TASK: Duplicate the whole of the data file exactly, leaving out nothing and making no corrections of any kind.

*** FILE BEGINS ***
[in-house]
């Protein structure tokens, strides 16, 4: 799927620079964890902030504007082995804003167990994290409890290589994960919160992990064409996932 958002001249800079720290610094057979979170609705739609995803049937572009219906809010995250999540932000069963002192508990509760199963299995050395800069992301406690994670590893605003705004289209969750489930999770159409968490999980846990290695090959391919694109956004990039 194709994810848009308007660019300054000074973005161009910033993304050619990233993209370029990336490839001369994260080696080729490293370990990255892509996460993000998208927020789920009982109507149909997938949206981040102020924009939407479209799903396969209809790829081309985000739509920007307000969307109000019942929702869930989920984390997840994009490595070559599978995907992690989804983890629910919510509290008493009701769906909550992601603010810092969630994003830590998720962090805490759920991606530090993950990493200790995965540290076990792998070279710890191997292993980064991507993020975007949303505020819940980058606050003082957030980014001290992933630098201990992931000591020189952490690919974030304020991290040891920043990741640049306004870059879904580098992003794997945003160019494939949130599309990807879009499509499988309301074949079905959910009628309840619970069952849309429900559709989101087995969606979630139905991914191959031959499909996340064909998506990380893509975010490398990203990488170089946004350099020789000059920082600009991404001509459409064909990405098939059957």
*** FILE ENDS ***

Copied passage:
[in-house]
């Protein structure tokens, strides 16, 4: 799927620079964890902030504007082995804003167990994290409890290589994960919160992990064409996932 958002001249800079720290610094057979979170609705739609995803049937572009219906809010995250999540932000069963002192508990509760199963299995050395800069992301406690994670590893605003705004289209969750489930999770159409968490999980846990290695090959391919694109956004990039 194709994810848009308007660019300054000074973005161009910033993304050619990233993209370029990336490839001369994260080696080729490293370990990255892509996460993000998208927020789920009982109507149909997938949206981040102020924009939407479209799903396969209809790829081309985000739509920007307000969307109000019942929702869930989920984390997840994009490595070559599978995907992690989804983890629910919510509290008493009701769906909550992601603010810092969630994003830590998720962090805490759920991606530090993950990493200790995965540290076990792998070279710890191997292993980064991507993020975007949303505020819940980058606050003082957030980014001290992933630098201990992931000591020189952490690919974030304020991290040891920043990741640049306004870059879904580098992003794997945003160019494939949130599309990807879009499509499988309301074949079905959910009628309840619970069952849309429900559709989101087995969606979630139905991914191959031959499909996340064909998506990380893509975010490398990203990488170089946004350099020789000059920082600009991404001509459409064909990405098939059957």